U.N. Signs For Software As Service - InformationWeek

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Software // Enterprise Applications
03:48 PM

U.N. Signs For Software As Service

Early next year, it expects to switch many systems to a hosted PeopleSoft environment

In an effort to modernize its business operations in the shortest time possible, the United Nations has embraced the software-as-service model and expects to switch many of its administrative systems to a hosted PeopleSoft Inc. environment in January.

Under a six-year, $27.5 million deal, Unisys Corp. and Corio Inc. will provide the U.N. Development Programme with a fully managed suite of 18 PeopleSoft modules, including customer-relationship-management, human-resources-management, and financial applications.

Redundancy for the United Nations' effort is critical; a Web-based system provides data to Iraq workers.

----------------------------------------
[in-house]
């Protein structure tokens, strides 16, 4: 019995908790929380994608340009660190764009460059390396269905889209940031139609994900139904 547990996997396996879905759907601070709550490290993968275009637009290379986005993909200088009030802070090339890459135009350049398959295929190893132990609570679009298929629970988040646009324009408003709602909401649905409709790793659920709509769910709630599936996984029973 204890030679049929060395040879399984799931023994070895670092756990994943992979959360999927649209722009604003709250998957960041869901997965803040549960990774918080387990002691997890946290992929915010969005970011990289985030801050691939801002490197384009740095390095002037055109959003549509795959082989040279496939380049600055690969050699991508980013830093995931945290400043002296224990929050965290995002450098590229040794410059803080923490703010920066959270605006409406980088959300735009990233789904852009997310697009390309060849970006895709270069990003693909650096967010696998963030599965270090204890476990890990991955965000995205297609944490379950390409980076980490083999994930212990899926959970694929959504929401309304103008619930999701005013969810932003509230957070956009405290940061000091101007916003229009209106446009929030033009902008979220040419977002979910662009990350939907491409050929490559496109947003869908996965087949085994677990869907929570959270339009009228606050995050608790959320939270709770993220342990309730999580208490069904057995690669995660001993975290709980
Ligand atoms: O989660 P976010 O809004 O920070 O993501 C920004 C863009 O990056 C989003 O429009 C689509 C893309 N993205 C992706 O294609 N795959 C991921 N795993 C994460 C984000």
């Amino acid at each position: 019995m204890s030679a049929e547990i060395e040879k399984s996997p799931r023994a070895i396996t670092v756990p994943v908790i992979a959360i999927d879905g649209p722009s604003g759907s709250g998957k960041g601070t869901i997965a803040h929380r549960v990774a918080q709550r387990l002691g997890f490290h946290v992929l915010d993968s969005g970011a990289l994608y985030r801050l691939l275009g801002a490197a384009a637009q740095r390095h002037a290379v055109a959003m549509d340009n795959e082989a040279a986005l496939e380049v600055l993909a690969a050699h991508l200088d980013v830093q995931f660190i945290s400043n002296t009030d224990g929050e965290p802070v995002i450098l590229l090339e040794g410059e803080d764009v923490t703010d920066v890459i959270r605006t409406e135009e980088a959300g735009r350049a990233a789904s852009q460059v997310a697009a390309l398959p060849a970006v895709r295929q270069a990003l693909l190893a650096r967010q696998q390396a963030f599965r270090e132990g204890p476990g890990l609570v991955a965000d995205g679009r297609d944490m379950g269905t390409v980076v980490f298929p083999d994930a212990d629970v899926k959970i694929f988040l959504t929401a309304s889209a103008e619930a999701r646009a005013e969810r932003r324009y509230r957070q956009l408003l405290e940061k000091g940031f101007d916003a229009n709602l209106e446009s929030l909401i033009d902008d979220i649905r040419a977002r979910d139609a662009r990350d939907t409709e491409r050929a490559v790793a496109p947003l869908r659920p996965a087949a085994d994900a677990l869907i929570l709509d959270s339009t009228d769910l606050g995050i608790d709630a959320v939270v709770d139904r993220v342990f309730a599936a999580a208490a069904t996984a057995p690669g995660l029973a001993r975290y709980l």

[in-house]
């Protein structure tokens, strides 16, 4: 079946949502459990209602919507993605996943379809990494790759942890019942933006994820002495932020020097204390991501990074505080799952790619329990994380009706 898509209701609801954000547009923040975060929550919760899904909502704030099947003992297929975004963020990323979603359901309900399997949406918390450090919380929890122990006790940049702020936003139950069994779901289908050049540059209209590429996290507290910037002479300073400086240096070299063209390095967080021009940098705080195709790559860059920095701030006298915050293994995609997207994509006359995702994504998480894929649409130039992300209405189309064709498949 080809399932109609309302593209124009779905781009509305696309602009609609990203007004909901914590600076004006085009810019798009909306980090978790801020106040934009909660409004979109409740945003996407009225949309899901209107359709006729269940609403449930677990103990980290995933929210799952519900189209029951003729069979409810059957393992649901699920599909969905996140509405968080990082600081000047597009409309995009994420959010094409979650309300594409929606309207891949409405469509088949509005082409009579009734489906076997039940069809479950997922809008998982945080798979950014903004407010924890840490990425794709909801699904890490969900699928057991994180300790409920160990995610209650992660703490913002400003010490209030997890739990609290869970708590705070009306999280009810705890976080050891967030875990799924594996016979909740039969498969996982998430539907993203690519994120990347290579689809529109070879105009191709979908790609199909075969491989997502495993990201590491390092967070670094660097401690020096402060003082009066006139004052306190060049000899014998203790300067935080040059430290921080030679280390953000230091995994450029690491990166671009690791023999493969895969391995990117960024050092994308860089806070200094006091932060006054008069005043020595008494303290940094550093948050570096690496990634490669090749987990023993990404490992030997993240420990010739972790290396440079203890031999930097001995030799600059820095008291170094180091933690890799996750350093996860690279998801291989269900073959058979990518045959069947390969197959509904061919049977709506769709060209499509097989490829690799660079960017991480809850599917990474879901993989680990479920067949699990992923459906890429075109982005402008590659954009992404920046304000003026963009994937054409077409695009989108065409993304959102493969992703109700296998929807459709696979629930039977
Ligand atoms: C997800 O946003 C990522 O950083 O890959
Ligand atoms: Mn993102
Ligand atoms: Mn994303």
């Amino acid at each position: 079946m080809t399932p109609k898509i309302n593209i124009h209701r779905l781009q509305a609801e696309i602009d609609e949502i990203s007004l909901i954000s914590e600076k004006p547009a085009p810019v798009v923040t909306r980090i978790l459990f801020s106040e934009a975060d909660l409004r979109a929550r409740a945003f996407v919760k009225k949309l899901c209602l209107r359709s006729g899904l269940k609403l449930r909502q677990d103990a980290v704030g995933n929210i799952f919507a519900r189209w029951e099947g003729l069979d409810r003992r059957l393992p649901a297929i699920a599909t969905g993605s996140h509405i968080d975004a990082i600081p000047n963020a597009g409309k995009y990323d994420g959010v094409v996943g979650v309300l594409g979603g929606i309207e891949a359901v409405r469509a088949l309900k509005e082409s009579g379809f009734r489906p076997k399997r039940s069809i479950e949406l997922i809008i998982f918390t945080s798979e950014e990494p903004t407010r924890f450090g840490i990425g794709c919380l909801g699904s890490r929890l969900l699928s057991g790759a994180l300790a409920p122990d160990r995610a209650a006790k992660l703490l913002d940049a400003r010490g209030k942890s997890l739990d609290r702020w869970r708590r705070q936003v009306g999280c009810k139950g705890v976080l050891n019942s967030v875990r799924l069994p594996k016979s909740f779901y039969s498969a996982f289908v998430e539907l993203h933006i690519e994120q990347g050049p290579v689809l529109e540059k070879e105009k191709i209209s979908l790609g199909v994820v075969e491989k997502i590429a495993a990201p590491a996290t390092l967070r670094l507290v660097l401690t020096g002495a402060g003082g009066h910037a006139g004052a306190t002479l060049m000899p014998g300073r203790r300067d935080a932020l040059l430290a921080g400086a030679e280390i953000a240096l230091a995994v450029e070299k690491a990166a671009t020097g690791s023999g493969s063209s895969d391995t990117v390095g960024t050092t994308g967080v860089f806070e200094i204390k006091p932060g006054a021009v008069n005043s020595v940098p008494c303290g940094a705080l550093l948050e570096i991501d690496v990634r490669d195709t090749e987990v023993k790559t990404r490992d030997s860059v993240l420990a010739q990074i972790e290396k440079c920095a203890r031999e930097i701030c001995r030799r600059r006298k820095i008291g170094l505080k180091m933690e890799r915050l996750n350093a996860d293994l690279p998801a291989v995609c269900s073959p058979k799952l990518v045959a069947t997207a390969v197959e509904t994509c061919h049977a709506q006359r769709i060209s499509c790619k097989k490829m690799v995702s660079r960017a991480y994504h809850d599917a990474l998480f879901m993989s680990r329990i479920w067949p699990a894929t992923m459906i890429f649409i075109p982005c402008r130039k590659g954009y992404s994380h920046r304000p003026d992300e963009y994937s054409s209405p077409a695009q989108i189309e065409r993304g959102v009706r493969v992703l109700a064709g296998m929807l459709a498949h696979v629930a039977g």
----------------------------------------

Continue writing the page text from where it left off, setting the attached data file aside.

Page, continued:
The U.N. Development Programme provides a range of IT-driven services to numerous U.N. agencies, but CIO Sandy Sanders says its legacy systems were no longer up to the task. "We've been too slow," Sanders says, in providing services that allow U.N. agencies, including the U.N. Population Fund, to track staff assignments, follow interagency money transfers, and stay on top of other critical operations.

Like many private-sector organizations, Sanders says, the U.N. Development Programme found that a hosted model was the fastest, most economical way to migrate to what is virtually an entirely new business infrastructure. "We did not wish this process to drag on ad infinitum," he says.

Sanders also believes that opting for a hosted environment ultimately will cost less. Buying and building a similar system would cost between $15 million and $20 million, he estimates. That's not including what it would cost to staff the operation and build in redundancy, which is critical given that the U.N. Development Programme has been providing vital information to U.N. workers in Iraq over its Web sites. The PeopleSoft initiative is part of a larger effort under way at the United Nations--called for by Secretary General Kofi Annan--to simplify operations and promote collaboration within the organization.

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